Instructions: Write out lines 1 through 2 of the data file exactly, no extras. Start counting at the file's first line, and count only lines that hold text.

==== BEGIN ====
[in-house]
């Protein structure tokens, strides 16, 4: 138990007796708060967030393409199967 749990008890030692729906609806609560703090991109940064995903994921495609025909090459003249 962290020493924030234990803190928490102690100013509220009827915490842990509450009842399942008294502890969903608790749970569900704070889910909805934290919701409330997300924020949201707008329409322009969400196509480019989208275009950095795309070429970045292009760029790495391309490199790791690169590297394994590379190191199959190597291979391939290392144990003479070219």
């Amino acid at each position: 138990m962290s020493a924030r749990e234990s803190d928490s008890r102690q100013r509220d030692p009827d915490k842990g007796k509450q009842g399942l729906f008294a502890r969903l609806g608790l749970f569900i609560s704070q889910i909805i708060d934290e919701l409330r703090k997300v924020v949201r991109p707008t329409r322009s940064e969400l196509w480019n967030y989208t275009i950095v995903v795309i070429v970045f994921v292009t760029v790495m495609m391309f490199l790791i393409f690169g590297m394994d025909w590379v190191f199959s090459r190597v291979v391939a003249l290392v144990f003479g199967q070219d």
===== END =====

[in-house]
């Protein structure tokens, strides 16, 4: 138990007796708060967030393409199967 749990008890030692729906609806609560703090991109940064995903994921495609025909090459003249 962290020493924030234990803190928490102690100013509220009827915490842990509450009842399942008294502890969903608790749970569900704070889910909805934290919701409330997300924020949201707008329409322009969400196509480019989208275009950095795309070429970045292009760029790495391309490199790791690169590297394994590379190191199959190597291979391939290392144990003479070219």